After staggering across the court and sinking a lay-up to win the dizzy-bat competition, Jihad Beauchman ’06 showed off his basketball skills by making two dunks.
“That’s why they call it madness,” master of ceremonies and lightweight crew head coach Andy Card said.
From 11 p.m. to 1 a.m. Friday night, about 1000 Yale students packed into the John J. Lee Amphitheater for Midnight Madness to kick off the men’s and women’s basketball teams’ seasons. According to NCAA rules, basketball teams cannot start practicing until Oct. 16.
As the fans danced to music, students participated in various contests for prizes. Three students from Davenport College won the college shootout by making 22 baskets in one minute, earning them a pizza party before a home game. Beauchman won a PlayStation 2 for his efforts in the dizzy-bat competition. Other winners included Jay Goldklang ’05, who won a t-shirt and a gift certificate; Samir Sur ’06, who won an I-Pod mini; and Kunal Rambhia ’07, who won free books for a semester after missing a half-court shot for a spring break trip.
Pat O’Neill, Yale’s assistant athletic director for marketing, said that the Athletic Department and Yale College Council had been organizing the event for two to three weeks. The last time Midnight Madness took place was in 2002, the season after the men won the Ivy League championship. Last year, however, circumstances did not permit the event to be held, O’Neill said.
“We always wanted to do it,” O’Neill said. “It’s a great kick-off, it helps the men’s and women’s teams, and I think it unifies the student community.”
The atmosphere in the stands throughout the night was electric, Alex Goot ’05 said. Goot is a correspondent for WYBC radio and covered basketball last year.
“I think it’s a pretty good showing,” Goot said. “If they start the season strong they are going to see some really big crowds.”
After the contests ended at midnight, the lights went dim as the fans cheered the introduction of the men’s and women’s teams and coaching staff. Starting with freshmen and progressing to the upperclassmen, each player ran out from under the giant inflated bulldog as his or her name was called. Some did little dances and gave teammates high fives, and it was evident that they were all excited for the season to be starting.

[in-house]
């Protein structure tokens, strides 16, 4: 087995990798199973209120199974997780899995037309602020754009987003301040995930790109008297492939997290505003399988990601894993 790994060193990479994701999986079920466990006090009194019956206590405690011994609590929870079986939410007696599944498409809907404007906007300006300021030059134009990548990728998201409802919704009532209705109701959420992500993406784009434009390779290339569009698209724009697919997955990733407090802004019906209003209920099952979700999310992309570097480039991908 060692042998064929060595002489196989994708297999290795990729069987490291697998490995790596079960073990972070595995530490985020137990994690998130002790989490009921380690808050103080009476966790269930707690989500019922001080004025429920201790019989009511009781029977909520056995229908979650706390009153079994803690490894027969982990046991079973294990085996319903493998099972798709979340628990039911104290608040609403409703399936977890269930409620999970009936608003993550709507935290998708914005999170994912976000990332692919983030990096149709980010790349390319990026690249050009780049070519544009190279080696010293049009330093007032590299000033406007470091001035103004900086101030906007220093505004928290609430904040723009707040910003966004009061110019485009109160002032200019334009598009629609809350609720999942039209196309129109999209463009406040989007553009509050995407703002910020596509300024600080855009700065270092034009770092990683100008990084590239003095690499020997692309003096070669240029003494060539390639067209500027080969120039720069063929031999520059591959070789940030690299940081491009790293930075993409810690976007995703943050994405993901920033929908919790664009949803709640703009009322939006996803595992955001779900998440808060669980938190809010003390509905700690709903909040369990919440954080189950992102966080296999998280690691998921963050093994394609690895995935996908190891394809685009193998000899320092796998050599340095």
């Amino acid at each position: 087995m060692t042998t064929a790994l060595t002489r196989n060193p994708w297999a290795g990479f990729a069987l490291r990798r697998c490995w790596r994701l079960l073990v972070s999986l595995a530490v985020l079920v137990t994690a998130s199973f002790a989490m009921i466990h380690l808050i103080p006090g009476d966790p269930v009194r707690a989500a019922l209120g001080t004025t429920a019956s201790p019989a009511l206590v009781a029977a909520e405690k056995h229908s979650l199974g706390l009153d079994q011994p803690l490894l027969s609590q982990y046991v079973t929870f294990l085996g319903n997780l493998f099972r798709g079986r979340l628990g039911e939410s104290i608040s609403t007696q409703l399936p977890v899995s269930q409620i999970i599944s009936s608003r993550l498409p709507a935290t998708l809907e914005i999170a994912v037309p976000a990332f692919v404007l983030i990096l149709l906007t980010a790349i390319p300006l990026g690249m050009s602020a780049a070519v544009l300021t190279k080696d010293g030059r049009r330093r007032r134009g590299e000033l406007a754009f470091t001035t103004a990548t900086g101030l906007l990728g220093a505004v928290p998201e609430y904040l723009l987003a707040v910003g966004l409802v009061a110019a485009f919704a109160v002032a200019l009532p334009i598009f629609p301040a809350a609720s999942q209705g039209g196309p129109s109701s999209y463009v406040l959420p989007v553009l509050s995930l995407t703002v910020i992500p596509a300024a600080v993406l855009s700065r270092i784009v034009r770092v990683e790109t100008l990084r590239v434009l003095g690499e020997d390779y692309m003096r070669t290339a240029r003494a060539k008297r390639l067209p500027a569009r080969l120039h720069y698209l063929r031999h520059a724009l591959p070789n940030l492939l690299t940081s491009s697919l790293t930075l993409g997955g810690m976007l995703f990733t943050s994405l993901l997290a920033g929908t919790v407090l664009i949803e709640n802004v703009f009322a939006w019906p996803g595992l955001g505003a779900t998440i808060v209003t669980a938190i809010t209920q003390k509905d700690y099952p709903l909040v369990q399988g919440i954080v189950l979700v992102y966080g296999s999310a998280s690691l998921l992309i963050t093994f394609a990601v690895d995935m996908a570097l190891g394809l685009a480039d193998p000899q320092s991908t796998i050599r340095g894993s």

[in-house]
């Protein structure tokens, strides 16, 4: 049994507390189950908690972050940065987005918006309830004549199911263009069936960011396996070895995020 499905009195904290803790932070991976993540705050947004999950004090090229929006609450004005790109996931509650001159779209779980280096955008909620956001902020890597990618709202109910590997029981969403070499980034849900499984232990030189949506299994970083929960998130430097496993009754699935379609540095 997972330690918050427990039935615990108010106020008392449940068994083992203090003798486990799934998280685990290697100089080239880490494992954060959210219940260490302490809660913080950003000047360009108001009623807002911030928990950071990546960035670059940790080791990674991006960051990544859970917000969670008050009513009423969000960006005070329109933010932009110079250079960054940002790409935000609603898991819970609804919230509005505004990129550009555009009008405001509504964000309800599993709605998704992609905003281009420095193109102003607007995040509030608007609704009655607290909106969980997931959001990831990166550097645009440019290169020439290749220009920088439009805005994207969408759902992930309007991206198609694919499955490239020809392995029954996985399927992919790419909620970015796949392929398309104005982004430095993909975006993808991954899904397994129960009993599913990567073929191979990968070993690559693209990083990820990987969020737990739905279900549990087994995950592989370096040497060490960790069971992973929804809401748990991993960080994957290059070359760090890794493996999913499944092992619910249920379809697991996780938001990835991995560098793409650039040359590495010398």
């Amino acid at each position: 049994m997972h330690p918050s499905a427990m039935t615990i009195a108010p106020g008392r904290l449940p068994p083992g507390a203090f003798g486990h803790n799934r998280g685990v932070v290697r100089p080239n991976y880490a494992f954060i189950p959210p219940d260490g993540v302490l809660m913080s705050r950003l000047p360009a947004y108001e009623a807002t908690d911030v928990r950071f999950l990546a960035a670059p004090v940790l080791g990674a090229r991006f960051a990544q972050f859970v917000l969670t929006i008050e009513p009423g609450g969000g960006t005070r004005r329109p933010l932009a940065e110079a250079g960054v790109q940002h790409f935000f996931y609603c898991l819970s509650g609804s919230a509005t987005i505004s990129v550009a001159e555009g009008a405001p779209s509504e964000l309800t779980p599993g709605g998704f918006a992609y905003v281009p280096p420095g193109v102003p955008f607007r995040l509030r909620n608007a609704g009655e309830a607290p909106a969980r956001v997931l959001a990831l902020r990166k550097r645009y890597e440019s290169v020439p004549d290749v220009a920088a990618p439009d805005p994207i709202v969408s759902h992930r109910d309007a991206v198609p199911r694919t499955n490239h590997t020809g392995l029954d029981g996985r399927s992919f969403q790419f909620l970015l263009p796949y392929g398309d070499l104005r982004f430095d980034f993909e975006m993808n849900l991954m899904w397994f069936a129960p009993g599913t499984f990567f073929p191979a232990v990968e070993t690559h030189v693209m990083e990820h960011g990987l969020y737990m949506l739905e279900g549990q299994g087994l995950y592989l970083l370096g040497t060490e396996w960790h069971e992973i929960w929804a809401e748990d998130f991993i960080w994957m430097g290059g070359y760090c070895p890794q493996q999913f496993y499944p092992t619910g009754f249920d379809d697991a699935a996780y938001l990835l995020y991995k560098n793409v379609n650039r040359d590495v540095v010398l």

“Last year, we didn’t have one and it didn’t set a good tone,” Yale guard Casey Hughes ’07 said. “With the fans here, it sets a great tone and helps get us support.”
Hughes won the dunk contest, which started after the teams did some warm-up shooting. His dunk off of an one-handed alley-oop from teammate Josh Greenberg ’06 was judged best. Juan Wheat ’06 and Dexter Upshaw ’06 tied for second in the competition.
Other competitions included the “2-ball” competition, which men’s captain Alex Gamboa ’05 and women’s forward Chinenye Okafor ’07 teamed up to win. After the competitions and shooting were over, the night concluded. Both fans and staff alike said they thought it was a success.
“It was a lot of fun,” Andom Ghebreghiorgis ’07 said. “It brings the fans closer. Building up for the first practice also brings energy to the team, especially after not being able to practice during the summer.”
O’Neill expressed similar sentiments.
“No question that it helps,” O’Neill said. “Students see that basketball is right around the corner.”
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